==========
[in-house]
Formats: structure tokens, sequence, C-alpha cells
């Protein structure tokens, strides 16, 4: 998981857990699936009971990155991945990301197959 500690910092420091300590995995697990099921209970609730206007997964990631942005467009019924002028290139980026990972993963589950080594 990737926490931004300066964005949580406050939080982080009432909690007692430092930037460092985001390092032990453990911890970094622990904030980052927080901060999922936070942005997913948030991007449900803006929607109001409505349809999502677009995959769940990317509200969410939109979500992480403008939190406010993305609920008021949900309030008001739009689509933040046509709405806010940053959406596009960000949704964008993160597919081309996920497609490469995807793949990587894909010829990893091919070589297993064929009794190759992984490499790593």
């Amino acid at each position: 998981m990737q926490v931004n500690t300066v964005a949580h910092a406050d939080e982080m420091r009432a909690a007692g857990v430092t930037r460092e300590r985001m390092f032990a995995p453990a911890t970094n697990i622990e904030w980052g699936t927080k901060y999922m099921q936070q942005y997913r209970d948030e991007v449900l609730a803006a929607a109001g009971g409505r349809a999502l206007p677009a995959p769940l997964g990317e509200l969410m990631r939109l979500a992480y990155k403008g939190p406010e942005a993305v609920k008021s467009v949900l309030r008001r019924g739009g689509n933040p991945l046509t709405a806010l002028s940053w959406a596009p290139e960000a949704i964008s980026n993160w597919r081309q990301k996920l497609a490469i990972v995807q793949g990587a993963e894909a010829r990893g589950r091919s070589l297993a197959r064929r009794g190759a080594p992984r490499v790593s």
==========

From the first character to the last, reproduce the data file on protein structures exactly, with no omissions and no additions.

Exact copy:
[in-house]
Formats: structure tokens, sequence, C-alpha cells
């Protein structure tokens, strides 16, 4: 998981857990699936009971990155991945990301197959 500690910092420091300590995995697990099921209970609730206007997964990631942005467009019924002028290139980026990972993963589950080594 990737926490931004300066964005949580406050939080982080009432909690007692430092930037460092985001390092032990453990911890970094622990904030980052927080901060999922936070942005997913948030991007449900803006929607109001409505349809999502677009995959769940990317509200969410939109979500992480403008939190406010993305609920008021949900309030008001739009689509933040046509709405806010940053959406596009960000949704964008993160597919081309996920497609490469995807793949990587894909010829990893091919070589297993064929009794190759992984490499790593």
């Amino acid at each position: 998981m990737q926490v931004n500690t300066v964005a949580h910092a406050d939080e982080m420091r009432a909690a007692g857990v430092t930037r460092e300590r985001m390092f032990a995995p453990a911890t970094n697990i622990e904030w980052g699936t927080k901060y999922m099921q936070q942005y997913r209970d948030e991007v449900l609730a803006a929607a109001g009971g409505r349809a999502l206007p677009a995959p769940l997964g990317e509200l969410m990631r939109l979500a992480y990155k403008g939190p406010e942005a993305v609920k008021s467009v949900l309030r008001r019924g739009g689509n933040p991945l046509t709405a806010l002028s940053w959406a596009p290139e960000a949704i964008s980026n993160w597919r081309q990301k996920l497609a490469i990972v995807q793949g990587a993963e894909a010829r990893g589950r091919s070589l297993a197959r064929r009794g190759a080594p992984r490499v790593s």